|VFORK(2)||System Calls Manual||VFORK(2)|
LIBRARY¶Standard C Library (libc, -lc)
vfork() system call can be used to
create new processes without fully copying the address space of the old
process, which is inefficient in a paged environment. It is useful when the
purpose of fork(2) would have been to create a new system
context for an execve(2). The
vfork() system call differs from
fork(2) in that the child borrows the parent process's
address space and the calling thread's stack until a call to
execve(2) or an exit (either by a call to
_exit(2) or abnormally). The calling thread is suspended
while the child is using its resources. Other threads continue to run.
vfork() system call returns 0 in the
child's context and (later) the pid of the child in the parent's
Many problems can occur when replacing fork(2)
vfork(). For example, it does not work to
return while running in the child's context from the procedure that called
vfork() since the eventual return from
vfork() would then return to a no longer existent
stack frame. Also, changing process state which is partially implemented in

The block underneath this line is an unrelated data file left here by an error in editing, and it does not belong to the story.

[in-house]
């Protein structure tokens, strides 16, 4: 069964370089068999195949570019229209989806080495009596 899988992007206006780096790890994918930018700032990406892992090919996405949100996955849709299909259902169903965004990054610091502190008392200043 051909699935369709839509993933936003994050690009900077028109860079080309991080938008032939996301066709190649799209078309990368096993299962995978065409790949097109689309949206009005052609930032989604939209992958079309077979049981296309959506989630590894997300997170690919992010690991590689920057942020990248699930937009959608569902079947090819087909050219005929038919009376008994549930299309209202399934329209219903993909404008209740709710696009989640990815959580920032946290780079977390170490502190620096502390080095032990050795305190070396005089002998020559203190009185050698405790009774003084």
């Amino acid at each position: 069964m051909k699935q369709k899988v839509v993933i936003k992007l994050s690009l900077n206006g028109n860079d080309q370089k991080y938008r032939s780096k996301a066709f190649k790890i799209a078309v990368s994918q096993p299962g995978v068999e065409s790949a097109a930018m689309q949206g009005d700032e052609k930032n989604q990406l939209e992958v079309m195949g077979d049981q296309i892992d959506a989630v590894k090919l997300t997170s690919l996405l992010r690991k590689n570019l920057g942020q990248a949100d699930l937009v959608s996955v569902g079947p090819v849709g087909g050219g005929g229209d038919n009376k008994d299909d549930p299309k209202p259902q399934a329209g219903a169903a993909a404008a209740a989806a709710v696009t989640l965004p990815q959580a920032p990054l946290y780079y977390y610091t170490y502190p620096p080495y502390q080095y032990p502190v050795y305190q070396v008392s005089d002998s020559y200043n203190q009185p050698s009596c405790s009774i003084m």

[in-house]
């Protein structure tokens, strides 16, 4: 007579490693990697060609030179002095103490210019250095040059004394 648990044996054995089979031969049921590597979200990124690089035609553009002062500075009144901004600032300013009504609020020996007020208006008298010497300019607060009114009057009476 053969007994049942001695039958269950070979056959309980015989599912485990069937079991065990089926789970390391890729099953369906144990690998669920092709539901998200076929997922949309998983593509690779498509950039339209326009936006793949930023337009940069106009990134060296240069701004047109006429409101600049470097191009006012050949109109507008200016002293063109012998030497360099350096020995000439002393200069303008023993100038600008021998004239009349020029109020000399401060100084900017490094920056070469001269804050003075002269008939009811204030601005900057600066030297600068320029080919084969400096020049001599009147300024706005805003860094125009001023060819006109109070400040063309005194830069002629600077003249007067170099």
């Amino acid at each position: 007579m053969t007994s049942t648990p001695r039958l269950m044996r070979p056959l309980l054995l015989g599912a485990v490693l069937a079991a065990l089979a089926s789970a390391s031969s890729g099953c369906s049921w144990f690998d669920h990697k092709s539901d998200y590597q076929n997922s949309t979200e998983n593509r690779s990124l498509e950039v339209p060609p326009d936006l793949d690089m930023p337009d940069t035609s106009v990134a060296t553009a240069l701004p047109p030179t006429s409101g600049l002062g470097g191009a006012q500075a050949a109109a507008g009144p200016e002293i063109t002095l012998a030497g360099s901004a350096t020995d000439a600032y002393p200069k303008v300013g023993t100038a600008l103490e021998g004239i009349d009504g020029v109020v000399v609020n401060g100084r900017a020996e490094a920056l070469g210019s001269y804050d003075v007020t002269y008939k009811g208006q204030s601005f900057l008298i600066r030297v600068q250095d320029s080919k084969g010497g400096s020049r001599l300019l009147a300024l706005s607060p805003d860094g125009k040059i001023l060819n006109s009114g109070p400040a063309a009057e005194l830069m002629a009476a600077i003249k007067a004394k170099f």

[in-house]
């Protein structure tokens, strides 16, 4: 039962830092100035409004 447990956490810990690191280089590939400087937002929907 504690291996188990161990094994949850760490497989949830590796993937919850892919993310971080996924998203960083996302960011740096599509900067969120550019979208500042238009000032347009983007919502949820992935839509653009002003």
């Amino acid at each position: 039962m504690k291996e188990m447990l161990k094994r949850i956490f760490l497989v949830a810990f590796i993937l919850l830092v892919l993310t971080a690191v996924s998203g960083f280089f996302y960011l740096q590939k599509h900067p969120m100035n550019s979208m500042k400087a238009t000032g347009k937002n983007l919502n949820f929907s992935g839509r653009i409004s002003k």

user space such as signal handlers with libthr(3) will
corrupt the parent's state.
Be careful, also, to call _exit(2) rather than exit(3) if you cannot execve(2), since exit(3) will flush and close standard I/O channels, and thereby mess up the parent processes standard I/O data structures. (Even with fork(2) it is wrong to call exit(3) since buffered data would then be flushed twice.)
RETURN VALUES¶Same as for fork(2).
SEE ALSO¶_exit(2), execve(2), fork(2), rfork(2), sigaction(2), wait(2), exit(3), posix_spawn(3)
vfork() system call appeared in 3BSD.
BUGS¶To avoid a possible deadlock situation, processes that are children in the middle of a
vfork() are never sent
SIGTTINsignals; rather, output or ioctl(2) calls are allowed and input attempts result in an end-of-file indication.
|May 22, 2016||Linux 4.9.0-9-amd64|